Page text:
Considering other energy-saving upgrades to your home? Choosing Henry LiquidFoil™ provides a less expensive, energy saving solution that can lead to long-term results. Below offers a comprehensive comparison of LiquidFoil™ to sheet-applied, attic insulation and other liquid barriers.
Sheet applied or foil radiant barriers can cost up to 5X more per square foot than LiquidFoil™ Attic Barrier.
Faster, easier application
Sheet applied or foil radiant barriers require two people for installation and can take up to 3X as long. LiquidFoil™ requires only one person.
Unlike sheet applied or foil radiant barriers, LiquidFoil™ Attic Barrier provides continuous coverage with no gaps, seams or stops.
No interference with reception
Unlike many sheet applied or foil radiant barriers, LiquidFoil™ Attic Barrier will not interfere with cell phone signals or over-the-air antenna reception.
Insulation can cost up to 6X more than Henry LiquidFoil™ Attic Barrier.
Blocks radiant heat
Designed to block airflow, insulation only slows radiant heat down – Henry LiquidFoil™ Attic Barrier blocks up to 80% of it. In some cases, applying LiquidFoil™ Attic Barrier achieves better results than attic insulation.
Better than insulation upgrades alone
A comprehensive ORNL1 study comfirms that homes with attic air ducts and R-19 insulation in the attic floor will benefit from even greater energy savings with Henry LiquidFoil™ Attic Barrier than they would from upgrading the insulation to code levels.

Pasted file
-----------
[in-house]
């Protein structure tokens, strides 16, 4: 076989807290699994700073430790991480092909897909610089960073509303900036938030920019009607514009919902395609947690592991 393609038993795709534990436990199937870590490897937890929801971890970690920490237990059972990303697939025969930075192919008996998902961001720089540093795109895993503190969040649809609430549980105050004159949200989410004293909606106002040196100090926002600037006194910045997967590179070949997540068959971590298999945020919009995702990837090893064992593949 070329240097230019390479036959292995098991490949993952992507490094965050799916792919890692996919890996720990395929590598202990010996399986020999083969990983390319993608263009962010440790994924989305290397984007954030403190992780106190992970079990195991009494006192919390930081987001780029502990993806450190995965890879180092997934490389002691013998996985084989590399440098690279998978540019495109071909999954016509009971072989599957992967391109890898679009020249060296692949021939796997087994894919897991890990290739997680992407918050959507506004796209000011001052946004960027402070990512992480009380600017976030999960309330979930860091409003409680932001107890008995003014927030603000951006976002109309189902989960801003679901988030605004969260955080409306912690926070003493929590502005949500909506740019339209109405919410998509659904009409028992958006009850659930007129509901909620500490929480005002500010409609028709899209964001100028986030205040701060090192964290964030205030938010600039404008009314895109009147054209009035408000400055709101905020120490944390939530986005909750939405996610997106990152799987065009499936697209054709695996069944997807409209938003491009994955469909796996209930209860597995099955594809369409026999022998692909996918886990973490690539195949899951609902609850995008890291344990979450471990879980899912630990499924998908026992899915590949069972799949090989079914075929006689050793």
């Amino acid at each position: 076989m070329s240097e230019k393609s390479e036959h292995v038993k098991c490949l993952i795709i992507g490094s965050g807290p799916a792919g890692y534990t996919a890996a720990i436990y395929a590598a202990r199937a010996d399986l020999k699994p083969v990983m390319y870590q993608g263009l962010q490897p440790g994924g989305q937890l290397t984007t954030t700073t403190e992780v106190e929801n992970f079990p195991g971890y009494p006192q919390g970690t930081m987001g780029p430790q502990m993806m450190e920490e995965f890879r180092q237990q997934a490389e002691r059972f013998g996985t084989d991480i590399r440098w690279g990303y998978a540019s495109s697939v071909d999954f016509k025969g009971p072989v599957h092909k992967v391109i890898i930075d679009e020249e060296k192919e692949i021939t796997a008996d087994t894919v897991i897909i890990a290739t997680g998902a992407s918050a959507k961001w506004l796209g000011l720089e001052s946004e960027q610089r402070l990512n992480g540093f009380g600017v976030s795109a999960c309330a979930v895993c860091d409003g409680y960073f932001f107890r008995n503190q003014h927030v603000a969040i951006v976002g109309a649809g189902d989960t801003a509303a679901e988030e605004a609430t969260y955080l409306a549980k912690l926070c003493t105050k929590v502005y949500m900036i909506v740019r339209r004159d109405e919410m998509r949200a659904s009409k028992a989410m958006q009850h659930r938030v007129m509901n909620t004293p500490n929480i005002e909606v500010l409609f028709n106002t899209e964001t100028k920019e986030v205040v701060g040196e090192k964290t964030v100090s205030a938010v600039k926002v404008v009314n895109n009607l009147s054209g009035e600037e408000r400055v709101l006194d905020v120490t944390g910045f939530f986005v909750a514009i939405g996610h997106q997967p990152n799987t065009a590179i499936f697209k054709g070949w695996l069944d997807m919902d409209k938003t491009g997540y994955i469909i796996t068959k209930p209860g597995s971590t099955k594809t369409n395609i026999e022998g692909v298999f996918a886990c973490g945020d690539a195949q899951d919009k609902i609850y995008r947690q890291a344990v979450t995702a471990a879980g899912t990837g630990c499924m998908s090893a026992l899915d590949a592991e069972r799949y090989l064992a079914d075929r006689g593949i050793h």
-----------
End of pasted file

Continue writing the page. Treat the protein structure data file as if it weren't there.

Even better with insulation upgrades
LiquidFoil™ complements a home’s insulation and makes it perform more efficiently. When attic floor insulation is upgraded from R-19 to code levels and LiquidFoil™ Attic Barrier is applied, energy savings will be even greater.
Lower e-rating than most
LiquidFoil™ Attic Barrier has a lower emissivity rating than many other liquid radiant heat barriers.
No mixing required
Unlike many competing liquid radiant heat barriers, there’s no need to worry about mixing Part A with Part B at specified rates, saving time and headaches.
No airborne aluminum powder
LiquidFoil™ eliminates the use of aluminum powder (Part B) that can become airborne.
No matter how much insulation there is in the attic, homeowners are still spending a lot of money on energy to keep their home cool in the summer and warm in the winter. For example, when cold 78° air is blown through air conditioning ducts in an attic that can reach temperatures well over 100°, even extra insulation is no match for the job. Cooling equipment has to work harder and longer. However, there is a simple and cost effective solution that can be applied in less than one day.
Radiant heat from the sun penetrates the roof, warming interior attic surfaces below. The heat continues to radiate downward, through the ceiling and into the house. The air conditioning system – particularly one with poorly insulated ductwork in the attic – works harder, driving energy costs higher.